The death of the phone.
“When’s the last time you bought something over the phone?” I asked Sharron from our management team. “I don’t pick up the phone” she answered quickly. Have the days of the use of the good ole phone gone wayside? I wonder.
Invested an hour this morning explaining to someone who wants to set up call centers for one of my businesses that it’s a waste of time. He is advocating how this process works, and while exceptionally talented and knowledgeable on this front, the only person I know who has purchased anything from a phone in the last decade was a relative who is nearly ninety and we are still trying to remove her water filter system, and some kind of $150 a month vacuum filter program.
I guess at the end of the day the #1 thing I see working these days for closing deals is word-of-mouth or face-to-face meetings.
It was a few months ago, when I was asked to coordinate a global teleconference for a deal that I was involved in. The founder of the company wanted me to use Skype and I explained that while Skype would be fine in a one-to-one scenario, that in having more than half a dozen people on the call from around the world that audio quality would be compromised. He didn’t listen, and between the one gentleman who was speaking on his phone outside of a pub to another one chewing food, or the other one getting alerts of messages while on the call, the phone call ranked a zero out of ten. Aware that nothing could be achieved (as predicted) in this call, I requested the call end. Ironically, two of the half a dozen people involved in the call deemed my termination of the call unprofessional.
Perhaps, they were right? Maybe the younger generation can chew, drink or work out in a gym and make a deal — I on the other hand, simply cannot. I require good audio, a focused period to commit to the call plus a writing instrument to take notes. And in best case scenarios, an agenda is useful. And yes, this is a wee bit of sarcasm here because if no one can hear, no one can listen.
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In 1994 I briefly worked as a soundman for live concerts. It doesn’t matter why or how I ended up in clubs managing bands during this period of my life, but the point is that I learned the benefit of good sound. Better yet, the trick of a great sound engineer is every time a band member steps in front of the speakers, turn them up so that they hear themselves. The same holds true in a call. Our time is valuable, and we either want to speak or hear on a call so someone panting in a gym while commendable for their fitness goals like the one I had this morning — is quite undesirable.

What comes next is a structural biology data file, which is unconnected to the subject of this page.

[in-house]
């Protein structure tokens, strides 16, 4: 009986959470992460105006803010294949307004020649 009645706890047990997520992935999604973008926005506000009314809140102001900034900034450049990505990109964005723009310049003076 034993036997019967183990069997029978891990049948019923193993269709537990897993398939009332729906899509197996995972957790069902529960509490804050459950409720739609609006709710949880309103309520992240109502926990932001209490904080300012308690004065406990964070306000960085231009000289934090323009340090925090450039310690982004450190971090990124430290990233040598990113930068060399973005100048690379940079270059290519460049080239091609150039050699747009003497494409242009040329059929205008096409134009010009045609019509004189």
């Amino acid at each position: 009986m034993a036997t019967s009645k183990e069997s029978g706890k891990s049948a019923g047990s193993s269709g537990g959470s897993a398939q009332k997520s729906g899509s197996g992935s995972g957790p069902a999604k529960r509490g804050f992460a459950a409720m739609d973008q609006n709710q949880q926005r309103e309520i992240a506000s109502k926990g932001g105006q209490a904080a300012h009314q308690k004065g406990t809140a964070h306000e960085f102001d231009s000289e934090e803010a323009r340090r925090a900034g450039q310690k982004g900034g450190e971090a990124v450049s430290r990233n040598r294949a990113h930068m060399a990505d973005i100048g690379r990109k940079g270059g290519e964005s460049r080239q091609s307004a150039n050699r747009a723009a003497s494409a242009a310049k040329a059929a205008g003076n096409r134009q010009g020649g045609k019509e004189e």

Today, as an investment banker, an entrepreneur and publisher, I insist on having two land lines, and as often as possible, use these over my cell line to ensure that that I hear the speaker clearly.
The moral of this story? Well simply stated, sales by phone these days take more than a professional voice and real content — they take real moxie, courage and an understanding of multi-generational courtesies. Allow me to share my tips on how to use a telephone…
- Never answer a phone call when you cannot take it. In my experience, no matter how lovely the gracious “I am unable to speak” commentary is, the person on the other end will never get off fast enough.
- When dialling, always confirm that the other person on the other line can take your call and let them know once you have confirmed that they may speak how long you anticipate the conversation to be. For instance, I love teleconferences where someone on the phone explains that there is a “hard stop in 30-minutes”.
- The length of any call should never exceed 20-minutes. If a call requires more than 20-minutes, it means that a face-to-face or Skype is required.
- When a call is scheduled, do not take this call in front of a computer or television as its too easy to be distracted. For that matter, avoid eating or you will find yourself overeating or for some, overdrinking.
- In training sales professionals over the years, I cannot stress enough the value of ensuring that you are in a good mood when you dial. Never call anyone when you’re in a bad mood or frustrated as you will affect the other person negatively, and no one sells anything when you upset the other person.
- Avoid speaker phones at all costs, the audio is never good.
- This is my favorite tip as I fail to do this from years of discussions with brokers and this was pointed out to me a year ago…always say ‘goodbye’ or acknowledge the end of the call.
Indeed, many of us have 10,000 hours on phones, so share your comments please…but at the end of the day, everyone deserves to be heard.
Tracy Weslosky is the CEO for InvestorIntel Corp. and founder of InvestorIntel.com, a trusted source of online market information for investors in the capital markets, ... <Read more about Tracy Weslosky>